------------------------------------------------------------------- Yellow Journalism (Feature In 'Salon' Magazine About Urine Testing In The Journalism Business Says The Fact That The Press Is Submitting With Barely A Whimper To The Drug-Testing Juggernaut Has A Seeping, Insidious Effect Upon Everyone's Civil Liberties) Date: Thu, 9 Apr 1998 17:18:03 -0700 To: firstname.lastname@example.org From: email@example.com (Joel W. Johnson) Subject: MN: US: OPED: Yellow Journalism Sender: firstname.lastname@example.org Newshawk: "Frank S. World"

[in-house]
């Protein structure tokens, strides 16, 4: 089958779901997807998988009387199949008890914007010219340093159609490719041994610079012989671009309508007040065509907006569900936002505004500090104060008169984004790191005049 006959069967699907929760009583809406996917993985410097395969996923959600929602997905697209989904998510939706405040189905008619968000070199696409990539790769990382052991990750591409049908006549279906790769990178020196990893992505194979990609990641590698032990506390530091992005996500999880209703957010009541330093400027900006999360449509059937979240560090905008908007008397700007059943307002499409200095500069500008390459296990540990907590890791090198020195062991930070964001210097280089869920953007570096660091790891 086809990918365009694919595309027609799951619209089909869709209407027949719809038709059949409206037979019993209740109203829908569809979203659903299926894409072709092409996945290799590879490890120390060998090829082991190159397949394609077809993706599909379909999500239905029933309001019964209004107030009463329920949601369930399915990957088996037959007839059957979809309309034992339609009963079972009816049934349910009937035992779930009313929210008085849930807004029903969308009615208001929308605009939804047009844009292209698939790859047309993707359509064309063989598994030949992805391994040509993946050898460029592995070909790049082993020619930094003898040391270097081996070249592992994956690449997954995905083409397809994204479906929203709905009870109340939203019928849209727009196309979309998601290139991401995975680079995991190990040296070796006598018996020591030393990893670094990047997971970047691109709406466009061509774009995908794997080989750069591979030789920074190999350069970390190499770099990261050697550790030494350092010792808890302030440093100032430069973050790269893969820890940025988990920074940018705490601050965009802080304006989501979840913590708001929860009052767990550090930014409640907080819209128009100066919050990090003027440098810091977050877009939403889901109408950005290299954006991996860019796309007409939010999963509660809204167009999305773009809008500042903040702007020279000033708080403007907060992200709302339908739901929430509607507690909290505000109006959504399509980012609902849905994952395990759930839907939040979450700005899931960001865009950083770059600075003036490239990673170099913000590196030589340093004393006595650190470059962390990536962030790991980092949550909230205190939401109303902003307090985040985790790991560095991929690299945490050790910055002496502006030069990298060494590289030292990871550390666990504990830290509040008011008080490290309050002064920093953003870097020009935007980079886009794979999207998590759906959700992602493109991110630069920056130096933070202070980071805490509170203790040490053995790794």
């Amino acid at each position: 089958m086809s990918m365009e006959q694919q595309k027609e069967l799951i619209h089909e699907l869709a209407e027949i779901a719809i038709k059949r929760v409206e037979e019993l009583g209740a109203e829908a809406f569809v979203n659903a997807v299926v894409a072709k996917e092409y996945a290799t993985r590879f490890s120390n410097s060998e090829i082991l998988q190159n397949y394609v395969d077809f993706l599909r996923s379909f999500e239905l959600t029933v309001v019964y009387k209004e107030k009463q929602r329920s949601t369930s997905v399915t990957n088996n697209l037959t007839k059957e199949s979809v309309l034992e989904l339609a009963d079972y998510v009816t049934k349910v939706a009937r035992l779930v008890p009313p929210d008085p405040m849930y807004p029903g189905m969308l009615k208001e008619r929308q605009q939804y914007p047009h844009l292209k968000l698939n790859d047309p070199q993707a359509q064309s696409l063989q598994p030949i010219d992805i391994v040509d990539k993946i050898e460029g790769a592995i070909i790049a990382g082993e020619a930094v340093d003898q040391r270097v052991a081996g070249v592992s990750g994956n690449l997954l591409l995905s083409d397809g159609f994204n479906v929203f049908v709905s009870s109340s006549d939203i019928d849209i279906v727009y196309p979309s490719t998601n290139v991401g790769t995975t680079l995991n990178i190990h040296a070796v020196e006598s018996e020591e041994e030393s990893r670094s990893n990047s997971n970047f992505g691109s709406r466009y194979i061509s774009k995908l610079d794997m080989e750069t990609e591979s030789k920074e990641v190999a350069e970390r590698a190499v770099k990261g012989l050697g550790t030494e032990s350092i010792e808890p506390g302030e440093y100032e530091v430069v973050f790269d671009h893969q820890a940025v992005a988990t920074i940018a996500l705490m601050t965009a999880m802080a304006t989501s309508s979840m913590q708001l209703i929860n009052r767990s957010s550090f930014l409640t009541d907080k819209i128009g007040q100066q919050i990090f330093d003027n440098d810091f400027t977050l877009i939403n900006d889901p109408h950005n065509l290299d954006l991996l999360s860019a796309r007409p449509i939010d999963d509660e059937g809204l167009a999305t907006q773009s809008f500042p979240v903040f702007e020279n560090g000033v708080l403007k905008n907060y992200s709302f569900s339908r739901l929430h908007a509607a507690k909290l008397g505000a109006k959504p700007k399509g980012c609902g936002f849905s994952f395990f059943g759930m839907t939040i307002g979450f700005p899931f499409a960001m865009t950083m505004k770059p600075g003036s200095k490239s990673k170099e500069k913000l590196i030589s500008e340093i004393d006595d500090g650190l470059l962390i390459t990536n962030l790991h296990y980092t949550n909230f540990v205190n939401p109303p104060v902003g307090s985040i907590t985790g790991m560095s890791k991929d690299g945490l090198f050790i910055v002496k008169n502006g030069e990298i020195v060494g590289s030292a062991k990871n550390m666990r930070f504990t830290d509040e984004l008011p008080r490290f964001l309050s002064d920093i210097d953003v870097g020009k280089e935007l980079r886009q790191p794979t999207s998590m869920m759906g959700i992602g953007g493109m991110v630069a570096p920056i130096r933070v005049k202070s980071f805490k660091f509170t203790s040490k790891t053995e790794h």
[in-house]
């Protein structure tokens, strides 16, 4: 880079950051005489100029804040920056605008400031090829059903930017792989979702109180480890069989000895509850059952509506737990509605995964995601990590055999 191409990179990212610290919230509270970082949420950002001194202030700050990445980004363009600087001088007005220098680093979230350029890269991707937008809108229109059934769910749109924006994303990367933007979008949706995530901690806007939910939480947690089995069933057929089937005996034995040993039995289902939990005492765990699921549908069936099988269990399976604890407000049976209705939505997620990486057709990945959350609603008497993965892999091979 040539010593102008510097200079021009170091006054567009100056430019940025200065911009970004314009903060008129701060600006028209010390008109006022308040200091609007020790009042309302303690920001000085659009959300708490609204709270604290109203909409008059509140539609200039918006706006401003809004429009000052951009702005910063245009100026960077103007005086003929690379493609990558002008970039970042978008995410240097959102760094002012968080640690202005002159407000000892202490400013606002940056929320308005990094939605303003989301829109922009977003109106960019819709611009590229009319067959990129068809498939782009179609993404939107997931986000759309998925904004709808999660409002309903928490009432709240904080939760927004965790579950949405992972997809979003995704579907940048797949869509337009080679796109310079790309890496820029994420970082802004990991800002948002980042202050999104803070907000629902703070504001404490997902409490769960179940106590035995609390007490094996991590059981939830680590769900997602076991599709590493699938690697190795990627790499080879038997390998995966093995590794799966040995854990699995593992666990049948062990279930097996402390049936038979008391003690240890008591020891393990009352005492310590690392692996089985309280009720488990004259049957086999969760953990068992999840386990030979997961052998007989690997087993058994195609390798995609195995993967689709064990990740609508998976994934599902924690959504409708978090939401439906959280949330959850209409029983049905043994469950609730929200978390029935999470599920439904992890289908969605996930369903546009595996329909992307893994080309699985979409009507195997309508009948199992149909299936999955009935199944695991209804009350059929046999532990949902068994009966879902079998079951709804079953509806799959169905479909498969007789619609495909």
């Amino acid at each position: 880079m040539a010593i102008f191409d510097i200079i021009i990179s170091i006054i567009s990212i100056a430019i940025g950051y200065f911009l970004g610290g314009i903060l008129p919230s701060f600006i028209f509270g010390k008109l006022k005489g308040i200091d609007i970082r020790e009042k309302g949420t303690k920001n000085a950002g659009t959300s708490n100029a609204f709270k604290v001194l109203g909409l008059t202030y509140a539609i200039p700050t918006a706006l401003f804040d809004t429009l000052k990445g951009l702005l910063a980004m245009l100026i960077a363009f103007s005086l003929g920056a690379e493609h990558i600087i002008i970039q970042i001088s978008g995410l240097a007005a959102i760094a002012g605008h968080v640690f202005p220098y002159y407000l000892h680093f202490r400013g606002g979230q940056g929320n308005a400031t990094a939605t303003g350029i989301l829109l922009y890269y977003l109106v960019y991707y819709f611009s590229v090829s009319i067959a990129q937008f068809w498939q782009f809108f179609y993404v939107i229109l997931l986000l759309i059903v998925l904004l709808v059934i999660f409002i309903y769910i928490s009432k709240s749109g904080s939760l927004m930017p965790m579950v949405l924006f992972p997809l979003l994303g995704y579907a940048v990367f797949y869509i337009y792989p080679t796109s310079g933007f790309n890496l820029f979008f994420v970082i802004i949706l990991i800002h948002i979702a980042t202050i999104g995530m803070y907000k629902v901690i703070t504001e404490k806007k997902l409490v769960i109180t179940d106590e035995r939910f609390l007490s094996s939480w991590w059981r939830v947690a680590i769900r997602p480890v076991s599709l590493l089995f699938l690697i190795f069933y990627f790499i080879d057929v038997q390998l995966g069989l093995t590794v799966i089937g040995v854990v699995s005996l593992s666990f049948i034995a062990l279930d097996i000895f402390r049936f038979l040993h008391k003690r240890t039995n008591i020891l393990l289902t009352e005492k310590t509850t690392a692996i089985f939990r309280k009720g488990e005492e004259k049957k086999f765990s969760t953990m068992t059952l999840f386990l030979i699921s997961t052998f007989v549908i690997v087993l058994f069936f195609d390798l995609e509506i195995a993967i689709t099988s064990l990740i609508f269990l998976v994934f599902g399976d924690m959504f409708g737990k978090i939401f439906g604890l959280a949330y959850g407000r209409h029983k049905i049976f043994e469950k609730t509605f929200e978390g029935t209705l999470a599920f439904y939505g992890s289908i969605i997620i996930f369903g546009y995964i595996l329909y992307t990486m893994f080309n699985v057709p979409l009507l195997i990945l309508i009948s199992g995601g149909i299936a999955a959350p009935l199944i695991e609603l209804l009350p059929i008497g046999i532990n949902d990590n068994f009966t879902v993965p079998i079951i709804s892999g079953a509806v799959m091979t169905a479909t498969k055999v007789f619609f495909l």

Source: Salon Magazine Contact: email@example.com Fax: 415 882 8731 Website: http://www.salon1999.com/ Pubdate: Wed, 01 Apr 1998 Author: Carol Lloyd YELLOW JOURNALISM Why are reporters, those vigilant guardians of constitutional freedoms, cravenly unzipping themselves for drug testing? Fifteen years ago if you presented your prospective employer with a plastic cup brimming with your fresh, warm piss, chances are you might not land the job. Now such ritual offerings of bodily fluid are not only acceptable but practically mandatory as pre-employment drug testing spreads like a urine stain throughout our corporate culture. It isn't difficult to imagine why a company like Exxon -- with a disaster like the Valdez oil spill tarnishing its history -- would institute a strict drug-screening policy among its safety-sensitive workers. Or even a traditional consumer company like Clorox, whose corporate culture tends to mirror its product: all-American, old-fashioned and homogeneous. But the fact that drug testing has become almost ubiquitous at newspapers -- those bastions of free speech and individual rights -- is pretty damn strange. This month the Washington Post joined the ranks of other venerable newsrooms -- New York Times, Los Angeles Times, San Francisco Chronicle and all Knight-Ridder publications, to name just a few -with its implementation of pre-employment drug testing. "We simply wanted to support a drug-free and alcohol-free workplace," said deputy editor Milton Coleman, explaining that the policy had been in place for some time but that the editorial offices had ignored it. When asked if the decision had been prompted by an incident -- say, two editors mainlining in a bathroom stall while deadlines flew by like hallucinations -- Coleman replied, "No. There was no precipitating event." Although not all newspaper officials were as enthusiastic as Coleman, many of those surveyed by Salon gave their whole-hearted approval of the policy. Marianne Chin, director of editorial hiring at the San Francisco Chronicle, said the paper's two-year policy came from wanting "a drug-free workplace to insure the safety of our employees." Jim White, editor for hiring and development for the L.A. Times, said he has no qualms about the usefulness or appropriateness of drug testing, adding, "It just hasn't been an issue, and it doesn't seem to bother anybody." A moment before, however, he told me that a few applicants had refused to take the test, citing their principles. "But there's the assumption that they refuse because they fear they'll fail," he explained. Perhaps that is why objections to the test are so rare. Any protest may sully your reputation and paint you as an addict in denial. Coleman was careful to add that the Washington Post maintains a "very compassionate policy" toward currently employed drug abusers and alcoholics. "Many of our newsroom employees have formed a network of their own and some of them have even committed journalism about their addictions," he said. Coleman's comments imply that the Post has left behind the era of hard-drinking journalists for wholesome 12-step groups and first-person confessionals. That may be true at the Post, but elsewhere many editors and writers asserted that alcoholism is still pervasive in newsrooms. But, of course, the whiz quiz can't screen for alcohol abuse, since booze stays in your bloodstream for only a few hours. Urine tests are leaky in other ways as well. Since they only detect levels of metabolites in the body, the tests often misread over-the-counter medication and food as illegal drugs. Ibuprofen has been known to show up as marijuana; poppy seeds as heroin; and Nyquil as amphetamines. Coleman assured me that individuals can inform the laboratory of any medications that might be mistaken as drug traces, but employees who want to keep their medical history private are out of luck. Once an employer has your urine, moreover, many states don't have laws limiting what they can do with it. For example, in 1988, the Washington, D.C., police admitted that they had used drug tests to screen female employees for pregnancy without their consent or knowledge. With newspapers being bought out by big media conglomerates and newspaper chains' cookie-cutter journalism taking over newsrooms, maybe it's no surprise to see reporters becoming just another bunch of cogs in the corporate machine. But the fact that the press is submitting with barely a whimper to the drug-testing juggernaut has a seeping, insidious effect upon everyone's civil liberties. When the issue of workplace screening first hit the courts in the mid-1980s, no newspapers had drug-testing programs, and the practice was hotly debated in the press. Lately, however, criticism seems to have dwindled to a wee trickle, even though numerous cases are still being litigated and both the American Civil Liberties Union and the Newspaper Guild still argue that suspicionless drug testing constitutes an infringement of Fourth Amendment protection against unreasonable searches and seizures. Drug-testing laws differ from state to state, and as of mid-1997, only Montana, Iowa, Vermont and Rhode Island had explicit bans against suspicionless testing. "About seven years ago there was a lot of talk about drug-testing policy and laws," said Jeremy Gruber, legal director of the ACLU's task force on civil liberties in the workplace. "Since then the situation has partly solidified, giving the employers cart blanche. But it's true, there has not been a lot of attention to it from the press." As director of the national office of the Newspaper Guild, Linda Foley has been fighting against the policy of pre-employment testing (and often losing) since 1988, when the union lost the right to bargain for job applicants at the Minneapolis Star. "Now virtually all major newspapers do pre-employment drug testing," Foley bemoaned. When asked if individual journalists had filed many court cases objecting to the practice, she hesitated. "I do get calls from people sometimes, but they rarely leave their names," Foley said. "I suppose they're afraid they won't get hired." John True, a lawyer who has argued several ACLU cases against pre-employment screening, couldn't remember any cases brought by journalists either. High school athletes? Sure. Government workers? Yes. Even some technical writers -- but journalists? "I'm almost sure there hasn't been one," he said. N E X T+P A G E | Big Nurse at the New York Times [page 2 of 2] Slate's Michael Kinsley recently skewered the hypocrisy of the New York Times editorial page for criticizing the state of Georgia's recent attempt to compel political candidates to undergo drug testing, while staying quiet about the Times' own pre-employment drug screening policy. Such glaring contradictions between newspapers' editorial stances and corporate practices reinforce the image of a pathetically spineless and hypocritical press: willing to take others to task while ignoring its own stern counsel. Little wonder then that many of the reporters and editors I contacted declined to comment on their experience on or off the record. Don't get me wrong -- if I truly needed (or even desperately wanted) a job, I might sacrifice my uric acid and my Fourth Amendment rights to the cause. But to do it and then be afraid to even talk about it? Journalists make their livings by asking -- and sometimes hounding -others to stand up for their rights and reveal their secrets. But when it comes to their own companies' piss policies, journalists' lips are zipped. "I completely caved on the issue," admitted Jim DeRogatis, Chicago Sun-Times rock critic and one of the few journalists brave enough to discuss his experience with pre-employment drug testing. "I'm totally against it, but did I piss in the cup for them? You betcha." When DeRogatis first heard about the drug test, he wondered if the Sun-Times editors were testing the depth of his professional commitment. "Since I'd written a book about psychedelic drugs and rock music, I thought they would only hire me if I failed the test," he joked. He had "no reason to worry" the first time he took the test (he was hired by the newspaper twice), but "just in case" he drank a special detoxifying tea from the health food store. "It turned me green," DeRogatis told me, explaining that his candor stems in part from his assumption that the Sun-Times only cares about drug testing insofar as it affects the paper's insurance rates. "If there wasn't a tea, I suppose a lot more people would object to the testing," he said. "But as it is, it's more of a formality." A New York Times reporter who agreed to speak on the condition of anonymity recalled his pre-employment whiz quiz. He thought a colleague was joking when he told him to start "studying for your drug test." Then his prospective boss sat him down, told him how wonderful it was to work for the Times and added ominously: "If you fail the drug test, you can never work here as long as you live." Unexpectedly hired a month early, the reporter found an excuse to bow out of the first physical to let his system go clean, but a week later went in for his test. "You have to take off your clothes, then this nurse follows you into the bathroom and unscrews the handles of the sink so you can't dilute your urine. Then she stood outside the stall listening to me," he said. "It was oddly paramilitary. "It's pretty mind-boggling," he added. "Because there's absolutely no relationship between me smoking marijuana on the weekend and my job performance." Like DeRogatis, the Times reporter also believes the paper's policy stems from insurance company requirements. Many states have a "drug-free workplace program" that allows participating employers to get a 5 percent break on their workers' compensation insurance. This sounds relatively harmless, but there's a kicker. If a journalist was injured, say, while covering a riot at the World Cup, he would immediately be drug tested. If the pot he smoked six weeks earlier showed up on his urine test, he would lose his workers' compensation coverage and medical benefits. While they tend to cower in silence, many journalists privately complain that the pass-fail drug test is absurd at best and fascist at worst. But Donald Lewis, president of Foley Laboratory Services in Connecticut, one of the country's largest drug testing companies, strongly disagrees. "I'd rather hire an alcoholic than an occasional marijuana smoker," he told me, explaining that he learned his lesson with a pot-smoking employee at his very own company. "He was rear-ended, then he was broad-sided, and then he ate a two-week old pizza in the back of his car and had to have his stomach pumped. I've seen how drugs can destroy a workplace." Lewis estimates that drug testing is a $2 billion to $3 billion annual business. His industry's meteoric growth in the past decade is a testament to the political and rhetorical success of the nation's "drug war" -- a war that has now conscripted most newsrooms in America. "The deeper issue here is that the media has been enlisted as soldiers in the drug war," said Jeff Cohen, executive director of the liberal media watchdog group, Fairness & Accuracy In Reporting. "No one ever says anymore that the drug war is itself a controversy with legitimate points of view on both sides." Indeed, the drug war has seeped into the fabric of our everyday lives, and even journalists who do still fight for their First Amendment free speech rights have quietly surrendered other rights. But what good is free speech, if the only way you have access to it is by forfeiting your right to privacy? Granted, when the Founding Fathers wrote the statute protecting unwarranted searches and seizures, they probably were thinking grain silos, not bladders -- but can there even be an argument about which one is the more private place? And the drug testing craze may be only the beginning of aggressive workplace intrusions. In response to criticism that urine tests are inaccurate, companies are eagerly inventing new, more precisely intrusive products. Psychemedics Corp. in Boston holds the patent for a drug test in which a swath of hair roughly the size of a crayon can detect drugs taken 90 days before the test. If the person is bald, he must submit body hair. CERA, a Florida testing company, has developed the Substance Abuse Subtle Screening Inventory, a psychological test involving sophisticated questions designed to ferret out liars and defensive thinking. Some companies have even begun using tests meant for mental patients that delve into the sexual feelings and religious beliefs of the potential employee. When these perfected drug tests begin to screen for psychological eccentricity, independent thinking, hereditary diseases and political persuasions, then we will need the power of the press more than ever. The question is, will we have journalists with backbones enough for the job?